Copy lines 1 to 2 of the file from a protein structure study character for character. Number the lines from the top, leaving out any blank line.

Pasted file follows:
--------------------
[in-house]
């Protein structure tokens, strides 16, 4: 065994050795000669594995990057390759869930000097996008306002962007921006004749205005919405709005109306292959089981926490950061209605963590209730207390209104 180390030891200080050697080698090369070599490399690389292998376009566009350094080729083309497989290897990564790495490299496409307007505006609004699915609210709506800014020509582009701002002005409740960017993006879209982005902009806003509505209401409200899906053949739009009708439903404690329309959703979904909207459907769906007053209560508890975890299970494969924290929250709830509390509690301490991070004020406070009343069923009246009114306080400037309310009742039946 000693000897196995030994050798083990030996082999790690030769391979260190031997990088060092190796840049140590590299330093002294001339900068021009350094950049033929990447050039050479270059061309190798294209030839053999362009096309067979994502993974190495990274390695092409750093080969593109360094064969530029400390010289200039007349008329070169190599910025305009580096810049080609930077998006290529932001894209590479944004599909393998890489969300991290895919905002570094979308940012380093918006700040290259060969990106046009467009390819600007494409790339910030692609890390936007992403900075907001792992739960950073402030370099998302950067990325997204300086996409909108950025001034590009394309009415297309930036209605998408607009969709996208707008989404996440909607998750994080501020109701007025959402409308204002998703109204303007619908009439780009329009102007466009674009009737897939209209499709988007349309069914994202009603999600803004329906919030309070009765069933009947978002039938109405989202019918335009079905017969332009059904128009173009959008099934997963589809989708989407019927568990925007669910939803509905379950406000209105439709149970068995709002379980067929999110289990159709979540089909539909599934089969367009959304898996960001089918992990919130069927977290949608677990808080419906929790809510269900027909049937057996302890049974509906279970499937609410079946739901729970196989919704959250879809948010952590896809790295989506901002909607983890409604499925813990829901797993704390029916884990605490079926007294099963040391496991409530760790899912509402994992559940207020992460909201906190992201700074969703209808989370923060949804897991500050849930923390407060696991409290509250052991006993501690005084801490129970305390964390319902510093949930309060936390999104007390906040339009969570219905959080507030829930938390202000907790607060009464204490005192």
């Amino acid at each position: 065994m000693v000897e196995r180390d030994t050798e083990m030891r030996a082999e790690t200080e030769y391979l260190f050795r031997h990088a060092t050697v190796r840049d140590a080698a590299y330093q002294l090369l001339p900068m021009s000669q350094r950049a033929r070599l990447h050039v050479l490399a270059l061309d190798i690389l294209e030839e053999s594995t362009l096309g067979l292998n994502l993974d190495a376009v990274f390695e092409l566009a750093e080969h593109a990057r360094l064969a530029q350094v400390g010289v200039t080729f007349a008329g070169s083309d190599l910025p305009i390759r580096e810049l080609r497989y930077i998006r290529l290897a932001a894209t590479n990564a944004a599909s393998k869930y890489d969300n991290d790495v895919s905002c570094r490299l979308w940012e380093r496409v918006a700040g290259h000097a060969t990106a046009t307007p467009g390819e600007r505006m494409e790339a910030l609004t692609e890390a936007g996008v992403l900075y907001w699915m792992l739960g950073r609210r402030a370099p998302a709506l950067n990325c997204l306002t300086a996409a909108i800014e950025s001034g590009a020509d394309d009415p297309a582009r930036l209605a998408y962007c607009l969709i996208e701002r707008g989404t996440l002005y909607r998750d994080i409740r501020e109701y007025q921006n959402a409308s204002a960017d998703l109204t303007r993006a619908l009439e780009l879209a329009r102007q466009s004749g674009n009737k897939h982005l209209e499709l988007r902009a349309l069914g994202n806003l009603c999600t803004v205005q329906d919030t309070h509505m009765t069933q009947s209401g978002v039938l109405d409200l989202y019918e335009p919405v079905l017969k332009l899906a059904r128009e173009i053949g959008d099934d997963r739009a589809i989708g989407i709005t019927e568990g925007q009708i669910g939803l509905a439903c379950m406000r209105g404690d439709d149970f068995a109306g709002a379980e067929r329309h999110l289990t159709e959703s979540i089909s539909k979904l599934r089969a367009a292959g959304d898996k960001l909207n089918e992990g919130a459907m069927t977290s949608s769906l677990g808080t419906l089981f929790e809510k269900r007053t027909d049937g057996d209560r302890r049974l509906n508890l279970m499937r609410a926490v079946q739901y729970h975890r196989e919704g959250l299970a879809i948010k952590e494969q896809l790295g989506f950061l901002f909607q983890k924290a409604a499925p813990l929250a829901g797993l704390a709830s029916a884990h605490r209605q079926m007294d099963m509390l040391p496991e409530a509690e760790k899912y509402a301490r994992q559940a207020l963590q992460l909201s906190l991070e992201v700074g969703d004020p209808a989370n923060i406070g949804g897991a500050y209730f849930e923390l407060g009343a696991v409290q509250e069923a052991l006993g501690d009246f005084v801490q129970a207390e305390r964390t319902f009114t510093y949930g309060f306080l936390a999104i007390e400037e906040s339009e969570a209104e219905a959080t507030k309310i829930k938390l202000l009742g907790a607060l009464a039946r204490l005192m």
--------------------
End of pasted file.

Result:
[in-house]
């Protein structure tokens, strides 16, 4: 065994050795000669594995990057390759869930000097996008306002962007921006004749205005919405709005109306292959089981926490950061209605963590209730207390209104 180390030891200080050697080698090369070599490399690389292998376009566009350094080729083309497989290897990564790495490299496409307007505006609004699915609210709506800014020509582009701002002005409740960017993006879209982005902009806003509505209401409200899906053949739009009708439903404690329309959703979904909207459907769906007053209560508890975890299970494969924290929250709830509390509690301490991070004020406070009343069923009246009114306080400037309310009742039946 000693000897196995030994050798083990030996082999790690030769391979260190031997990088060092190796840049140590590299330093002294001339900068021009350094950049033929990447050039050479270059061309190798294209030839053999362009096309067979994502993974190495990274390695092409750093080969593109360094064969530029400390010289200039007349008329070169190599910025305009580096810049080609930077998006290529932001894209590479944004599909393998890489969300991290895919905002570094979308940012380093918006700040290259060969990106046009467009390819600007494409790339910030692609890390936007992403900075907001792992739960950073402030370099998302950067990325997204300086996409909108950025001034590009394309009415297309930036209605998408607009969709996208707008989404996440909607998750994080501020109701007025959402409308204002998703109204303007619908009439780009329009102007466009674009009737897939209209499709988007349309069914994202009603999600803004329906919030309070009765069933009947978002039938109405989202019918335009079905017969332009059904128009173009959008099934997963589809989708989407019927568990925007669910939803509905379950406000209105439709149970068995709002379980067929999110289990159709979540089909539909599934089969367009959304898996960001089918992990919130069927977290949608677990808080419906929790809510269900027909049937057996302890049974509906279970499937609410079946739901729970196989919704959250879809948010952590896809790295989506901002909607983890409604499925813990829901797993704390029916884990605490079926007294099963040391496991409530760790899912509402994992559940207020992460909201906190992201700074969703209808989370923060949804897991500050849930923390407060696991409290509250052991006993501690005084801490129970305390964390319902510093949930309060936390999104007390906040339009969570219905959080507030829930938390202000907790607060009464204490005192």